Non-localisation: a semiotic, economic and media investigation into Apple’s localisation strategy and its impact on Chinese translation traditions.
PhD thesis, University of Nottingham.
Situated at the crossroads of Translation Studies, Semiotics and Chinese Studies, this thesis examines the non-localisation (NL henceforth) strategy adopted by Apple for its official website. Website layouts, multi-media information, textual information, such as names of products, services and technological solutions are kept unchanged on the Chinese target-language website. Focusing on the non-localised features, this thesis has three major aims. First of all, it seeks to verify a foreignising impact of the NL strategy on the Chinese translation tradition and Sino-centric values. Secondly, it tries to reconcile translation studies with merits of the localisation industry, namely digital technology and industrial management. Thirdly, regarding global power struggles, this thesis aims to verify that the foreignness of currently ‘dominant’ Anglo-American cultures, NL, is still mediated by the ‘dominated’ Chinese system that has long been a culture centre itself. However, the Chinese system cannot keep its own culture untouched by foreignness either.
In order to achieve these three aims, a framework built on semiotics, digital-media, socioeconomics was established, giving birth to the following critical findings. First, NL has a foreignising impact on the Chinese translation traditions. In terms of how this impact is achieved and its efficacy, NL is fundamentally different from Lawrence Venuti’s paradigmatic model in translation studies. Venuti’ suggests translators in target cultures should take the initiative to achieve a foreignising impact by only using target language codes, in the literary domain. On the contrary, NL’s foreignising impact is achieved through:1) Apple’s technological and linguistic control over the development and dissemination of NL items, (such as iPhone and iPad) into the Chinese target culture through digital media, which minimise interference from Chinese publishers and editors who are mainly powerful in print media; 2) In Charles Peirce’s terms, NL items, being source language codes, are signs signifying Apple products that function as objects ubiquitously available in both source and target cultures (e.g. iPhone, a verbal sign, signifies Apple smartphone, an object popular in both U.S. and China); thus, no target code is needed for NL items to be understood in China, highlighting immediate foreignness, with substantially reduced target semiotic mediations; 3) Consumerism which is a foreign-oriented dimension of the Chinese society, conflicts with China’s domestic-oriented translation traditions. Due to China’s booming consumerism, a large and continuous consumption of Apple products in China socially consolidates the foreignising impact, and this cultural impact becomes measurable.
The second key finding is the relationship between localisation and translation, and the implication on translation studies. Addressing existing attempts to explore the relationship between localisation and translation, (i.e. ‘localisation is just specialised translation’ vs ‘localisation includes translation’) this thesis discovers that localisation and translation are merely two different text production methods. In other words, both have equal status. Text production method refers to the entire information creation and dissemination process between source and target cultures. The difference between the localisation and translation is the historical, media, and technological context in which both are developed. Drawing on a review of media history, the thesis reveals that translation, as a text production method, includes source text composition, source text selection, translator selection, translation, translation editing and publishing. As print media matured, translation publishers and editors in the target cultures took and continue to take control over almost everything of translation apart from source text composition. The domesticating power of the publishers in the Anglo-American world, pointed out by Venuti, is actually a natural result of the industrial development; accordingly, it’s not difficult to understand why translators’ initiative to challenge the domestication tradition has been difficult. Localisation, as another text production method, includes, source content development and internationalisation, source content rendition, finalisation, and target content release. Multinational high-tech companies like Apple takes control over the entire process of localisation, witnessing a major shift of power from target to the source. This power shift is one of the major propelling forces for NL’s foreignising impact on the Chinese context. The macro-structural differences between localisation and translation pointed out in this thesis have significant implications on the current understanding of how translation creates cultural impacts in academia i.e. what translators do textually, such as a change of language style for instance, is only a part of the entire text production process. Overall this thesis argues that the study of translation impact should include much more than texts per se; instead social-economic and industrial circumstances under which texts are produced and disseminated must be factored in too.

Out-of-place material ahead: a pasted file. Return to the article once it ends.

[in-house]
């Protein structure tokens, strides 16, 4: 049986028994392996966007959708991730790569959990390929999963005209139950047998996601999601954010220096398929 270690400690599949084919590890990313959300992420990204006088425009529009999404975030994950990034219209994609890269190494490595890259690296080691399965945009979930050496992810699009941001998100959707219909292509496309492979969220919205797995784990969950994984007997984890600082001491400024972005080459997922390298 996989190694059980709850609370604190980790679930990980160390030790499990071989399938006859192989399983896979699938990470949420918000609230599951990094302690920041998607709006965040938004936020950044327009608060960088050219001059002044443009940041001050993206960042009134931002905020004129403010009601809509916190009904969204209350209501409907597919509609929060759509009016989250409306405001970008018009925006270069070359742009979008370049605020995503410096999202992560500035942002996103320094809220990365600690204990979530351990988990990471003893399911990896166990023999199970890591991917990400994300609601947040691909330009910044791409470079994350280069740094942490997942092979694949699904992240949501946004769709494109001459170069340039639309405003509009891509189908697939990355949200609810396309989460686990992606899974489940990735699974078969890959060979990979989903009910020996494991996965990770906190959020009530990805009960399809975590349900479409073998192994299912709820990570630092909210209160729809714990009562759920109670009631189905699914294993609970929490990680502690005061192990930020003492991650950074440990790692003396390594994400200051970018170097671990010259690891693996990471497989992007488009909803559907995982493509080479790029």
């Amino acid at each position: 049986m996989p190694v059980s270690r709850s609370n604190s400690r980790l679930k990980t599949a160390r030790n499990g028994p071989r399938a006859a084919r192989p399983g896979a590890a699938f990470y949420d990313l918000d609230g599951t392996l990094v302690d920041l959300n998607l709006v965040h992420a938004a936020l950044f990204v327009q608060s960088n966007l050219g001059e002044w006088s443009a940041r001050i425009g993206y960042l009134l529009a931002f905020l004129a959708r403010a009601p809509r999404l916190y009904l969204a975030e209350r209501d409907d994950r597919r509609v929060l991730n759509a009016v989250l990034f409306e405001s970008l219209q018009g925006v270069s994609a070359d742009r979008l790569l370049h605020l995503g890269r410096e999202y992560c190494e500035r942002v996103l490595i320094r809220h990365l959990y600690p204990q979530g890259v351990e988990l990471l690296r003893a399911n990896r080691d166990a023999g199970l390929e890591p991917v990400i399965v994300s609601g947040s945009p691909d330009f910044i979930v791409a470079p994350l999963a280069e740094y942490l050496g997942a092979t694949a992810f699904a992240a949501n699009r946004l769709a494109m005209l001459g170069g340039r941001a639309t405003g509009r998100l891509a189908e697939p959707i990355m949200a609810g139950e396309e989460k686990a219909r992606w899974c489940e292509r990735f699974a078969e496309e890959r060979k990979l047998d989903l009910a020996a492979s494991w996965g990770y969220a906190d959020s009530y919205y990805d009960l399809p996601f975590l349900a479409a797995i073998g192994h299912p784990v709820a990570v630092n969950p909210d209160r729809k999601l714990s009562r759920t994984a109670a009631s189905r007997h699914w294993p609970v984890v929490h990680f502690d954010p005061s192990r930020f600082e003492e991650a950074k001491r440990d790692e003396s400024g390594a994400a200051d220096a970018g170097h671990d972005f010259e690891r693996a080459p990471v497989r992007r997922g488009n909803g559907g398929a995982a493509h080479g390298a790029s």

Thesis (University of Nottingham only)
||P Language and literature > PE English
P Language and literature > PL Languages and literatures of Eastern Asia, Africa, Oceania
||UK Campuses > Faculty of Arts > School of Modern Languages and Cultures
||20 Jul 2016 06:40
||14 Sep 2016 09:01
Actions (Archive Staff Only)